Decisions, decisions

A place where beginners can participate, ask questions, and post their views. However, beginners typically ask a lot of questions about sources, tricks, books, and so on. In fact, all magicians are interested (or should be) in the provenance of tricks, ideas, and related matters. This department will service these needs.

Postby Guest » 01/04/04 03:24 PM

Evening all, I was just wondering; I've been doing magic for a couple of months now and have a rudimentary graps of the basic techniques. I've more or less been taught by Nicolas Einhorn's Encyclodepia to Magic, my other pieces of noteable material being The Expert At the Card Table, which I consider a little too deep for me, and Derren Brown's The Devil's Picturebook, which I'm getting along with quite well. So what's the point? The point...is this.

Christmas has left me with a ten pounds Waterstones voucher burning a hole in my pocket and I'm stuck between getting The Royal Road to Card Magic (which has been highly recommended here, but I seem to know most of the material therein), The Encyclopedia to Card Magic (by one of the same authors as the former, looks a little thicker) and an even larger one simply entitled Magic in multicolours (the author's name has slipped my mind). So the question is, which one to get, knowing that I want to advance a little, instead of getting a book repeating that which I already know?

Many thanks to all

J
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Postby Guest » 01/04/04 05:44 PM

Based on your opening paragraph and if your choice is limited to the three books listed, i'd personally go for the Encyclopedia of Card Tricks.

It's crammed with effects in a host of categories along with a very small section on sleights (no diagrams though).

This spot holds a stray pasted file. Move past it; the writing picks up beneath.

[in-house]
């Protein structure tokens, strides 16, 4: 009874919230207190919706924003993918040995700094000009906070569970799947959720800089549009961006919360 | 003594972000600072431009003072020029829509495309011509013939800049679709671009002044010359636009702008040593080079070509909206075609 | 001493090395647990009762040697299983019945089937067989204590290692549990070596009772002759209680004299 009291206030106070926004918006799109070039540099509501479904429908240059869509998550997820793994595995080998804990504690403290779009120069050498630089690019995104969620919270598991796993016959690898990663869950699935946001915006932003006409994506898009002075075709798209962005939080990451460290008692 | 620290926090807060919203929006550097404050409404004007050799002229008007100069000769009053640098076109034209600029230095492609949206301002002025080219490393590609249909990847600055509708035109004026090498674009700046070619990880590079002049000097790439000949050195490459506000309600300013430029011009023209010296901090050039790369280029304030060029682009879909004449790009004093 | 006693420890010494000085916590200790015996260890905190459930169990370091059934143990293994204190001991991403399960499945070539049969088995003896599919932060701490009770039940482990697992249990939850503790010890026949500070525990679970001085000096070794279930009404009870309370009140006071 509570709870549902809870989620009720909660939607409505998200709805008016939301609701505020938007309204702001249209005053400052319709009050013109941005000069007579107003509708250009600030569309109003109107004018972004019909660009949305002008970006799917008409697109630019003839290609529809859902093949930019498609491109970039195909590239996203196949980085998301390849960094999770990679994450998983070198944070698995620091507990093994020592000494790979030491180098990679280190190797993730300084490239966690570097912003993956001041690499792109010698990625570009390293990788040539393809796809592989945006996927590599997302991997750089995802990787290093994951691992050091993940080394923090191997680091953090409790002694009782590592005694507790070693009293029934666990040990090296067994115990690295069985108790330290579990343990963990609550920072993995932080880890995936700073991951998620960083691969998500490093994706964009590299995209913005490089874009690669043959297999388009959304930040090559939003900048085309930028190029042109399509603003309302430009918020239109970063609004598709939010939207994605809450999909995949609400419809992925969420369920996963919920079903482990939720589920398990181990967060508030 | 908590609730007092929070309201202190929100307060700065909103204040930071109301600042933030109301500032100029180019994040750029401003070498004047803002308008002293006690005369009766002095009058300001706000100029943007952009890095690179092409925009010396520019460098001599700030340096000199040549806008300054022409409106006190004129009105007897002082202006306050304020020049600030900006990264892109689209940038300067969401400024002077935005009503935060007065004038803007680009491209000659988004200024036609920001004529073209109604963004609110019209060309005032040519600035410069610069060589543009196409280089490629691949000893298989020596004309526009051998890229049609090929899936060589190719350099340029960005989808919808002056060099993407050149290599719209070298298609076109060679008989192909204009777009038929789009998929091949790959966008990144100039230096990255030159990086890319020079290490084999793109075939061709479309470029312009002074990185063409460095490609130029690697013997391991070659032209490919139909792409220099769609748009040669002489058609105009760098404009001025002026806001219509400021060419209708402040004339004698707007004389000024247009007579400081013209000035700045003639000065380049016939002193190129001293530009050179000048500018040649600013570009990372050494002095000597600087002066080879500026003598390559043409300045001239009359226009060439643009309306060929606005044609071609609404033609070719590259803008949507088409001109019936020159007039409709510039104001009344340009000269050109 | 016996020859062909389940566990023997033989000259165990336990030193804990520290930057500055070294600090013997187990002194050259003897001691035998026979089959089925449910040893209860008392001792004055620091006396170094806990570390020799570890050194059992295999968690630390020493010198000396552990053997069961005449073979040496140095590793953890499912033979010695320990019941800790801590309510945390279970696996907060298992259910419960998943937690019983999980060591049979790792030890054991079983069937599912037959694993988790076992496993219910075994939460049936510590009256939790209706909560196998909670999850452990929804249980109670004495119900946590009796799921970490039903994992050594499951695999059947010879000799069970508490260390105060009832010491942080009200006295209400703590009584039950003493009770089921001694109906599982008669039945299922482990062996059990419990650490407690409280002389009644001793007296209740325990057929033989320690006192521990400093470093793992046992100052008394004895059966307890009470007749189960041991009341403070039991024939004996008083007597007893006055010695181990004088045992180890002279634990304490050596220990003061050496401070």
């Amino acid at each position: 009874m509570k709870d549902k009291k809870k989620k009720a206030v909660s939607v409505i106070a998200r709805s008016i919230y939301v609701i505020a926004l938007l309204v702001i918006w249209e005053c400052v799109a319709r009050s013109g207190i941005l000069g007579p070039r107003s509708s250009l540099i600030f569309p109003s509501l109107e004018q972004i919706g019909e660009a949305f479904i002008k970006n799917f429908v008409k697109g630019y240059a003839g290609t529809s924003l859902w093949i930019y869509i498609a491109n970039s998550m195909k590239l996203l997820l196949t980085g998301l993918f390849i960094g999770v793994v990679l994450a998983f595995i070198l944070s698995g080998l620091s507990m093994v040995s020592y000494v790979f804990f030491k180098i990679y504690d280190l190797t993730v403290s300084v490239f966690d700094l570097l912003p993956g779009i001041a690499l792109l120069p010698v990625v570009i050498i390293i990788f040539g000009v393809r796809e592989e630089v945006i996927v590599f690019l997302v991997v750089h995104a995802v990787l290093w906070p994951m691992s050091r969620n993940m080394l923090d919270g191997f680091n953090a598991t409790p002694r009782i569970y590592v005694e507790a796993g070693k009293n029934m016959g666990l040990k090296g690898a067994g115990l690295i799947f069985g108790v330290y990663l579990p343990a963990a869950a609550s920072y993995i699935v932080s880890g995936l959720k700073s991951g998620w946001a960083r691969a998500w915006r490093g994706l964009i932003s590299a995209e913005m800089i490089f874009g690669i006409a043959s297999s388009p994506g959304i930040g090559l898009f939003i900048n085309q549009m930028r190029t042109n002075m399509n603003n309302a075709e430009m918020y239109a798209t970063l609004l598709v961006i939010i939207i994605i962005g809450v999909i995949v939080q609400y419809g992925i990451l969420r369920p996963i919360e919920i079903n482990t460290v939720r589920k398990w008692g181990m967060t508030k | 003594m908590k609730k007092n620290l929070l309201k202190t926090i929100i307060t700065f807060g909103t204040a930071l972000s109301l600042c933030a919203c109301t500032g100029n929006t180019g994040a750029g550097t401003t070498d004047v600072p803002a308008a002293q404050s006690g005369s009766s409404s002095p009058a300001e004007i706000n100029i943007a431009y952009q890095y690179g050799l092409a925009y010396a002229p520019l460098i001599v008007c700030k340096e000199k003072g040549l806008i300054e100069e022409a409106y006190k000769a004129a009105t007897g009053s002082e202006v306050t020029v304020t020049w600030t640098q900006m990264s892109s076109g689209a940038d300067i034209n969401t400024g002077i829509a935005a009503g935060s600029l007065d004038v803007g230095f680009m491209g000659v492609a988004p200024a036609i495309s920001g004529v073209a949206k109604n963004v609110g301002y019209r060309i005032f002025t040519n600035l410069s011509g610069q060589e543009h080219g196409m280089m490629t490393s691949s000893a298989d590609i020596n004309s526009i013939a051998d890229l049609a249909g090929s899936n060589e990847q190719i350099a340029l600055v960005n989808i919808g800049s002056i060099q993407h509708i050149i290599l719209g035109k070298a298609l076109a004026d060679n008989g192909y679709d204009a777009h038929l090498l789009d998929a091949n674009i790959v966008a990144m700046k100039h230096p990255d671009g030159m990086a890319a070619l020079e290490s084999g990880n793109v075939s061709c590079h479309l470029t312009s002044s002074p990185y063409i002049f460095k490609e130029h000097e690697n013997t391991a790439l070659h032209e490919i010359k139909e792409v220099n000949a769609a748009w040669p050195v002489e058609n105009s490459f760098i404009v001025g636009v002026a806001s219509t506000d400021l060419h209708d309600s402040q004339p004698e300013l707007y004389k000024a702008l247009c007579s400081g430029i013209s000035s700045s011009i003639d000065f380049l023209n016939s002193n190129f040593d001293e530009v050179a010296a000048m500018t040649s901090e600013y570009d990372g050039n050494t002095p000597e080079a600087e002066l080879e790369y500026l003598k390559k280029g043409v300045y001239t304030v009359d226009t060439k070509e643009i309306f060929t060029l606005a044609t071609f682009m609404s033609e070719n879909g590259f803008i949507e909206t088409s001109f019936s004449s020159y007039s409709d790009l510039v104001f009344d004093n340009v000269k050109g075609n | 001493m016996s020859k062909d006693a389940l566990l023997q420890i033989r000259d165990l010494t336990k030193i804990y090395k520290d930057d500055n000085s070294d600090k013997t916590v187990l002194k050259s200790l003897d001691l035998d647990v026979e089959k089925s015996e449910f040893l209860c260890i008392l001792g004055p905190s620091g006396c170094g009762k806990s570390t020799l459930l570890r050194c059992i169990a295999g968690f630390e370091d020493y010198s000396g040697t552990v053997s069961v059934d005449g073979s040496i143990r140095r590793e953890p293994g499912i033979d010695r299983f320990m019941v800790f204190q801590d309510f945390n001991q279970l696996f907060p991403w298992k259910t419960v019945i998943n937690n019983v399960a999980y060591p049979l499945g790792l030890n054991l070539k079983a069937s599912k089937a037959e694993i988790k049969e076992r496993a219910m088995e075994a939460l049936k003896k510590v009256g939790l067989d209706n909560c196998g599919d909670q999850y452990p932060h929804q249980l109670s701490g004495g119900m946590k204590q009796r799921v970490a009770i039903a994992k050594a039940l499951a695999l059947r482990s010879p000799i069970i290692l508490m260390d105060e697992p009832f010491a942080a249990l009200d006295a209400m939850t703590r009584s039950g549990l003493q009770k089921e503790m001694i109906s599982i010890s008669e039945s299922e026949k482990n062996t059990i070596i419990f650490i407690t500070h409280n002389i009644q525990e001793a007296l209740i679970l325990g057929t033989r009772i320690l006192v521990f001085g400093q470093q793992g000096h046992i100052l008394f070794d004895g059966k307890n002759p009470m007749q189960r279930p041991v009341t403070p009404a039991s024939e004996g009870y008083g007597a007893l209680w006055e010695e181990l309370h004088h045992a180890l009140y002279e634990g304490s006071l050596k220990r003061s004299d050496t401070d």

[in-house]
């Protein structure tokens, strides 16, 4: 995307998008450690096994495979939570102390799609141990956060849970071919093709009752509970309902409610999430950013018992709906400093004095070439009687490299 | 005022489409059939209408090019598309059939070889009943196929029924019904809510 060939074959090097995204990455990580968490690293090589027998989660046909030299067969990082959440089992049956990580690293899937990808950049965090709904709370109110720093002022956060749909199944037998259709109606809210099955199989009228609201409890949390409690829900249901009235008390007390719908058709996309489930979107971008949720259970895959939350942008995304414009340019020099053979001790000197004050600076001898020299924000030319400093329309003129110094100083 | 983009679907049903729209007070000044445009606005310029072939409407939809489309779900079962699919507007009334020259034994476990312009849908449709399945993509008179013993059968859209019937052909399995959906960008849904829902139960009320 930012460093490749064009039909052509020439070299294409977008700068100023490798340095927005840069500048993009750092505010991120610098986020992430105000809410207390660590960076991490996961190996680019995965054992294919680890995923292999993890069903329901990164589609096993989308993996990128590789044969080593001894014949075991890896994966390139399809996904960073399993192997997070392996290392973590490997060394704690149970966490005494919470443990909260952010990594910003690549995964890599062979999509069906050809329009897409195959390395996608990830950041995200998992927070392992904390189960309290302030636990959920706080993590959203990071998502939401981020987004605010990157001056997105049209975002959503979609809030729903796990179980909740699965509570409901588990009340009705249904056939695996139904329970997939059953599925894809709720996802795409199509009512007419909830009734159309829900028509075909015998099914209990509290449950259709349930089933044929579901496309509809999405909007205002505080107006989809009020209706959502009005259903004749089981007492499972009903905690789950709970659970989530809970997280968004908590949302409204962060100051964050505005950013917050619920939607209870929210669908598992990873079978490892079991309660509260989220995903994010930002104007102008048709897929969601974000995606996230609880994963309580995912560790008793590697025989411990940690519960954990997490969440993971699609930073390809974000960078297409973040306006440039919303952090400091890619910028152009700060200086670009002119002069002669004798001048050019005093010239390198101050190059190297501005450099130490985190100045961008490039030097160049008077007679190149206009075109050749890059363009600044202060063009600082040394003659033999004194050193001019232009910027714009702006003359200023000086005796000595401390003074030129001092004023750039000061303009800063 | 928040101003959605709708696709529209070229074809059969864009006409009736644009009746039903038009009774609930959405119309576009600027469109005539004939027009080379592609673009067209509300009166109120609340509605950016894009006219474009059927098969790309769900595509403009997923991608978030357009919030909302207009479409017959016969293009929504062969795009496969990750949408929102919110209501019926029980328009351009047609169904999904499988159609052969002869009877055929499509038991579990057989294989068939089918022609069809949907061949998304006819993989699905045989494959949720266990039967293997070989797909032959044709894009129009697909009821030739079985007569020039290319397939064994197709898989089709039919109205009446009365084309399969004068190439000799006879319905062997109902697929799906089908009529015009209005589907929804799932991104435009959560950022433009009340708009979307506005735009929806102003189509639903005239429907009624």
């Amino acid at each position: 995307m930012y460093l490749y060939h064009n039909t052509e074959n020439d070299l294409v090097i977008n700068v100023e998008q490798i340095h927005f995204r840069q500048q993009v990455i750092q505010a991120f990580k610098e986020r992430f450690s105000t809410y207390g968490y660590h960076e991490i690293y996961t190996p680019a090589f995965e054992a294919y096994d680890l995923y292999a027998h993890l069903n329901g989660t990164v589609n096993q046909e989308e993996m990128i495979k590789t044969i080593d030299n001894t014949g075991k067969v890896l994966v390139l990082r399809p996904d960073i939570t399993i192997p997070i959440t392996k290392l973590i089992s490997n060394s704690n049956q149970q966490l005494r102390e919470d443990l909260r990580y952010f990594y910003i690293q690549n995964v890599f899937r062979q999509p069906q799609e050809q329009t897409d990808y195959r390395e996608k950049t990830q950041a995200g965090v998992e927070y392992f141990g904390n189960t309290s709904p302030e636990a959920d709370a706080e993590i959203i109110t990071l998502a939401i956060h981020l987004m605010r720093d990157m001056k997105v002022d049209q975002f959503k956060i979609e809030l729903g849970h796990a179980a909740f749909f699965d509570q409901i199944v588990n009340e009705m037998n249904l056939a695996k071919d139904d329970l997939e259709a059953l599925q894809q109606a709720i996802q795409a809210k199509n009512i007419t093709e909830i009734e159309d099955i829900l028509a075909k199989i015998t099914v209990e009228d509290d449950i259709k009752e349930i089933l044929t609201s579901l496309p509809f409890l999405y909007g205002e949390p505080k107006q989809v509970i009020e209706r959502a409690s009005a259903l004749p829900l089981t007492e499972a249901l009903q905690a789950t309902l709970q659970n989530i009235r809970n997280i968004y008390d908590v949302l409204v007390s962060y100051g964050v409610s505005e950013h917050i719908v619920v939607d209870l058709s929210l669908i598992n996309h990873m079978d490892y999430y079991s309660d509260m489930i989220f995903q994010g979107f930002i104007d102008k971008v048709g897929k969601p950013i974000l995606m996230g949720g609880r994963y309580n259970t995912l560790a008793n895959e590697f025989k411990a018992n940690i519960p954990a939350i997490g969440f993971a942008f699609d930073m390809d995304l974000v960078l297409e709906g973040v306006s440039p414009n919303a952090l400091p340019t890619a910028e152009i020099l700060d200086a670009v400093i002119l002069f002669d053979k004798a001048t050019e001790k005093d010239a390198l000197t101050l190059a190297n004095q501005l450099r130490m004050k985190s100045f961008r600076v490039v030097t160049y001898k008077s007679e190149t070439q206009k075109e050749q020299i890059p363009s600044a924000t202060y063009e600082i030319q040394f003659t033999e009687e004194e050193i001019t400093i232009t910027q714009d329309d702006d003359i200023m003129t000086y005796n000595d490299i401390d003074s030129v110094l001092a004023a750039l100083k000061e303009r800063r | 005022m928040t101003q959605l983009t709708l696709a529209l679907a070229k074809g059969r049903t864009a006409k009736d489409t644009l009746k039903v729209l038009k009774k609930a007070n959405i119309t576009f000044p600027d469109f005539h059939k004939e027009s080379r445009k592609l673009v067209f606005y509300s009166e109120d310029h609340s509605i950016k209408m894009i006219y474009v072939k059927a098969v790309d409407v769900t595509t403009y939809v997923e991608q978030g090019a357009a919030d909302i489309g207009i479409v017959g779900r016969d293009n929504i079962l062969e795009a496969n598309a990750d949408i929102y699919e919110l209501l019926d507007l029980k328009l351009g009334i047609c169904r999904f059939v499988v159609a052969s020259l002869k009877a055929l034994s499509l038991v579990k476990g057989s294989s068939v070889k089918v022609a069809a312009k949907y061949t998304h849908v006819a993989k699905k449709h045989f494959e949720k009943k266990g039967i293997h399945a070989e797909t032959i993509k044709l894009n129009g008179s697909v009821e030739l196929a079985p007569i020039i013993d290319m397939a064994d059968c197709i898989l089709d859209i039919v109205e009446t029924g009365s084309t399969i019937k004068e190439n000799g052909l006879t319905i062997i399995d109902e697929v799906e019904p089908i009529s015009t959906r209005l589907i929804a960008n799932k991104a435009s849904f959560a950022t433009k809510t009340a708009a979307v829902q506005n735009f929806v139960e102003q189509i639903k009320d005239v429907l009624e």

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Postby opie » 01/05/04 06:53 AM

Jason:

You might want to look at Wilson's Complete Course in Magic or Tarr's Now You See It, Now You Don't. Both books will give you a good overview of what you should know and learn...

opie
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Postby Guest » 01/05/04 01:15 PM

Ah yes, Mark Wilson was the author of the third mentioned book, although I took another glance today and it seems to have a little too much on other type of magic such as string and cup and ball. I think I'll opt for the Encyclodepia of Card Magic. Many thanks to all.

J
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Postby Randy » 01/05/04 02:39 PM

Since you state that you have some "basic techniques" down, it may be wise to spend your cash on a book dealing more with performance than tricks. Try "Magic & Showmanship" by Henning Nelms. May be a bit much to grasp for a beginner but there is much valuable info in this book if you really, really read it. Good luck to you and your endevor into the art of magic.
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Postby Dave Shepherd » 01/05/04 03:44 PM

I think I might recommend Eugene Burger's "Mastering the Art of Magic" over Nelms for good, accessible insight into performance.

Nelms can be a bit forbidding, even to someone trained in acting as I am. A lot of magicians I know find it difficult to apply much of Nelms to the everyday world in which most of us perform.

Burger's book not only has some great thoughts about performing and making a trick your own; it also contains some great tricks!
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Postby Randy » 01/05/04 04:04 PM

Very good advice Dave. Anybody else think that this beginner should look into performance material vs. another book of tricks? If so, what book on performance would YOU recommend to a beginner? Any thoughts?
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Postby Guest » 01/06/04 12:55 PM